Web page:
Using culture as a marketing method

By Natasha Spencer

- Last updated on GMT

Using culture as a marketing method
Storytelling is having a dramatic impact on how indie brands are crafting, communicating and connecting communities both online and offline. In this special focus on how Asia-Pacific brands of today are marketing themselves, we look at how culture is increasingly forging fruitful relationships with companies and consumers.

Strategic acquisitions, alliances and agreements have been popping up throughout APAC in 2018. Cross-border partnerships and commitments are rising to enable deeper relationships and increased market share.

In February 2018, P&G acquired New Zealand skin care company, Snowberry, which uses science and biodiscovery in its snowberry gardens to raise the profile of nature and natural resources in its domestic landscape​.

In an exclusive interview with Azelis, the speciality chemicals supplier, revealed that it was concentrating its growth plans in Oceania​ as it named Australia and New Zealand as “springboards for Asian markets”.

Bringing culture into the story

Authentic content, social media, influencer and affiliate marketing is now not only personalised and targeted by drawing upon the non-commercial aspirational pull to appeal to beauty and personal care shoppers.

Culture, traditions, heritage all forming a vital part of brand stories, ‘about us’ and advertising campaigns to showcase their uniqueness.

Innovative formulations and ingredient usage are then trickling through into mission statements, visions and values to create a strong domestic brand.

Demographics and aspirations

As these cross-border relationships grow, individual brands need to focus on, well, their uniqueness to entice and attract shoppers from overseas.

Travel, leisure and entertainment are high on the agenda for our buyer-led marketplace, where we value time as a crucial part of the shopper journey and seek out experiences over material possessions.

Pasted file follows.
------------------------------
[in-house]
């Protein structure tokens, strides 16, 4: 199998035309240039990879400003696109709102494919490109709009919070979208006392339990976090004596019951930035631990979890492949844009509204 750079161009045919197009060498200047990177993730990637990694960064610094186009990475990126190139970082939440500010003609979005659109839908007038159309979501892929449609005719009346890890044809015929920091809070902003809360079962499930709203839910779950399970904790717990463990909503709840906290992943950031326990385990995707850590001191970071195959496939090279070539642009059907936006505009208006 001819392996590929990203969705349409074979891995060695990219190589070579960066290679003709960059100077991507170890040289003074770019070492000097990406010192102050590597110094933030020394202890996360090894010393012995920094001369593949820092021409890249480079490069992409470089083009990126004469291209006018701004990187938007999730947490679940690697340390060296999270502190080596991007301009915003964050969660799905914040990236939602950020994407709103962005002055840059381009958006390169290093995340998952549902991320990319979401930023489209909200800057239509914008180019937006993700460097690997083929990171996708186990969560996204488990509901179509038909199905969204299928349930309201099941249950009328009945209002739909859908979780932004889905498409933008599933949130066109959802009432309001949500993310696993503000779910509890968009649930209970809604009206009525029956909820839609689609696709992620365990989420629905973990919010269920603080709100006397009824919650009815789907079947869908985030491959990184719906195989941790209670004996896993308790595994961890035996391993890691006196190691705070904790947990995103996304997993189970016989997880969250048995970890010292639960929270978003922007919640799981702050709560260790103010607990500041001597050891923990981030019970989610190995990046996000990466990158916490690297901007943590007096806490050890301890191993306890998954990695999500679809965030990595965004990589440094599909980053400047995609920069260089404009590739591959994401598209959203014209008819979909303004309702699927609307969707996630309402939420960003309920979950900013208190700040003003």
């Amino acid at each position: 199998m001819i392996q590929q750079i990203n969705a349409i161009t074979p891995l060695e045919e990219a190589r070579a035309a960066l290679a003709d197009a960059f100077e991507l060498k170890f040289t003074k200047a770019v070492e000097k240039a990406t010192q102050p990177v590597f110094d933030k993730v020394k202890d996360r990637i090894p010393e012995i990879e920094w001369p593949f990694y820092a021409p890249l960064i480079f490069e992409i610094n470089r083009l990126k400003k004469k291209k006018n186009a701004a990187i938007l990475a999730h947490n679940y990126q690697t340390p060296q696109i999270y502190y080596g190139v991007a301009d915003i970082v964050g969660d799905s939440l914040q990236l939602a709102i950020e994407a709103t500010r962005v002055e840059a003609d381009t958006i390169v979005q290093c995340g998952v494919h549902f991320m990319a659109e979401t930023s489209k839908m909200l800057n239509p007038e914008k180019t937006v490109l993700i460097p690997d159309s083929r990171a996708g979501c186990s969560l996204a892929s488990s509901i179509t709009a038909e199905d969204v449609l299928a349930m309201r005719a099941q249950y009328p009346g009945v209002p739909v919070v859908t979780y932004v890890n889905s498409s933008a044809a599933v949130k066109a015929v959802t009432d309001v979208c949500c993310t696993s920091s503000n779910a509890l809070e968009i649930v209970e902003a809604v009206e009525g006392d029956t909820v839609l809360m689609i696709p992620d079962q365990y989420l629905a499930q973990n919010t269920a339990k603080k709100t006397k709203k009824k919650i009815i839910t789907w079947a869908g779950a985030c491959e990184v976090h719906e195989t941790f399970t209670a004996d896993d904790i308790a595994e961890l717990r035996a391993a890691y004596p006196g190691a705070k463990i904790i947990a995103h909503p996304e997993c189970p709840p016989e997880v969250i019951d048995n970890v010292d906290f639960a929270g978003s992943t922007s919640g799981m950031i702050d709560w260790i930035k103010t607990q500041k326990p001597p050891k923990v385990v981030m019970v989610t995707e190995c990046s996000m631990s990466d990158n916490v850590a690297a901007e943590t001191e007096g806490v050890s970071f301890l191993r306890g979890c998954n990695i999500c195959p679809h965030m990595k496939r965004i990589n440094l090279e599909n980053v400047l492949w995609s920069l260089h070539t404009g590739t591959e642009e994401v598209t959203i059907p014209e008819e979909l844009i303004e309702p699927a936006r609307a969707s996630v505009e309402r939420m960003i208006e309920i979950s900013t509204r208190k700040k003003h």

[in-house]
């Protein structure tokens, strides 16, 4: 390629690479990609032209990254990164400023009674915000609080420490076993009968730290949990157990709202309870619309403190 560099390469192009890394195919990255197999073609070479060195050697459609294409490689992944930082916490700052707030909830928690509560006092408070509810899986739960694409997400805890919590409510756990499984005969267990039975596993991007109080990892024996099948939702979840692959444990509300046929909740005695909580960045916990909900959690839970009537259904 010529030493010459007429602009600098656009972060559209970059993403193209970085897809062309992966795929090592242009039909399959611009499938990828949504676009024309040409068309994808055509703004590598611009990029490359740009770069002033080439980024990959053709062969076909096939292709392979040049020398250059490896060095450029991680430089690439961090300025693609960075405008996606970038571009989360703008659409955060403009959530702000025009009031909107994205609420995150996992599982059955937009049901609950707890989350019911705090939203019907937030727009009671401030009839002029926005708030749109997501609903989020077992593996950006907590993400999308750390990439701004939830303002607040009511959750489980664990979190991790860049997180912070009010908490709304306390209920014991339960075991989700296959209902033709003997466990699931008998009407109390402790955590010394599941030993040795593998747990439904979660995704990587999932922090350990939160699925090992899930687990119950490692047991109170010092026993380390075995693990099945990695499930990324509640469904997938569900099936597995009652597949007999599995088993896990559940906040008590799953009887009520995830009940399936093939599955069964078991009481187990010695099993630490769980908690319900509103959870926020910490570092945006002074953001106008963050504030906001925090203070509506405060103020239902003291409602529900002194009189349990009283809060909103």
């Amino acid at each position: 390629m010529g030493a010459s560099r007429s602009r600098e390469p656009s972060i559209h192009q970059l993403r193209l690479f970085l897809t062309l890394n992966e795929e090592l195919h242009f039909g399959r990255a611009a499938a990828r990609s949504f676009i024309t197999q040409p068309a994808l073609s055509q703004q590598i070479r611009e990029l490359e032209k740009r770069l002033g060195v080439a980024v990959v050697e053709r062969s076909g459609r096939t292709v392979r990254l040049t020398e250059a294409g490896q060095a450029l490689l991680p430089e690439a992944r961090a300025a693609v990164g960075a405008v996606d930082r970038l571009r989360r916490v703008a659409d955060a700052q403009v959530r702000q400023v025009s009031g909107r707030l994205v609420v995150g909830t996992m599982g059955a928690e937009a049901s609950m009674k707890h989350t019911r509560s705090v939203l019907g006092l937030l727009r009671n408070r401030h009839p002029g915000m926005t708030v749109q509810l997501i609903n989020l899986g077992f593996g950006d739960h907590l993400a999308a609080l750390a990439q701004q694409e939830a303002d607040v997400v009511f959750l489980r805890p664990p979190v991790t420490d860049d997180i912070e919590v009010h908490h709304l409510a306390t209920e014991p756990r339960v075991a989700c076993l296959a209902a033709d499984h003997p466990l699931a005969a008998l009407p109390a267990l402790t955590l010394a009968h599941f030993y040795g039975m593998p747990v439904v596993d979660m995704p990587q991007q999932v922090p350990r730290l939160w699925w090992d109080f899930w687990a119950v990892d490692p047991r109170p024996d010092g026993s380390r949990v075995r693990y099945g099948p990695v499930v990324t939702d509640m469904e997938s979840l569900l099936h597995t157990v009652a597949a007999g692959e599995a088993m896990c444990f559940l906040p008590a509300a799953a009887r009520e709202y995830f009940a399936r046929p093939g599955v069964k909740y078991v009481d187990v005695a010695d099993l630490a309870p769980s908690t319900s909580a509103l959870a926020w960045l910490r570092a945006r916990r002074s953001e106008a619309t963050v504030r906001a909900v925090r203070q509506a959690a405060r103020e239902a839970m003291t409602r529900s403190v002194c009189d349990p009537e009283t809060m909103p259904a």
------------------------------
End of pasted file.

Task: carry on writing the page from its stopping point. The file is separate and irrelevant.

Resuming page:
Resonating with consumers through targeted and tailored marketing channels and platform provides an unmissable opportunity to invoke nostalgia, share experiences and encourage an audience that enjoys learning about the culture of the brand, its products and solutions.

A unique proposition

Indie brands ​“tend to have interesting brand concepts and stories to tell, and are often founded based on an identified gap in the beauty space— something that appeals to consumers these days against the myriad of mainstream products in the marketplace”, Kwek added. 

They have the ability to “inject excitement into Asia Pacific’s beauty scene”​, enthused Sharon Kwek, Senior Innovation and Insights Analyst, beauty and personal care at Mintel. Making stories relatable and compelling is crucial to generate real conversations with shoppers.

Whether it is a domestic or overseas marketplace, intrigue, interest and aspirations to travel encourage consumers. These are also coupled with sustainable and ecological messages. Together, these encourage beauty buyers to engage and grow loyal to a marketing approach that bridges the gap between company and consumer and draws you into their brand experience, and culture.

Related news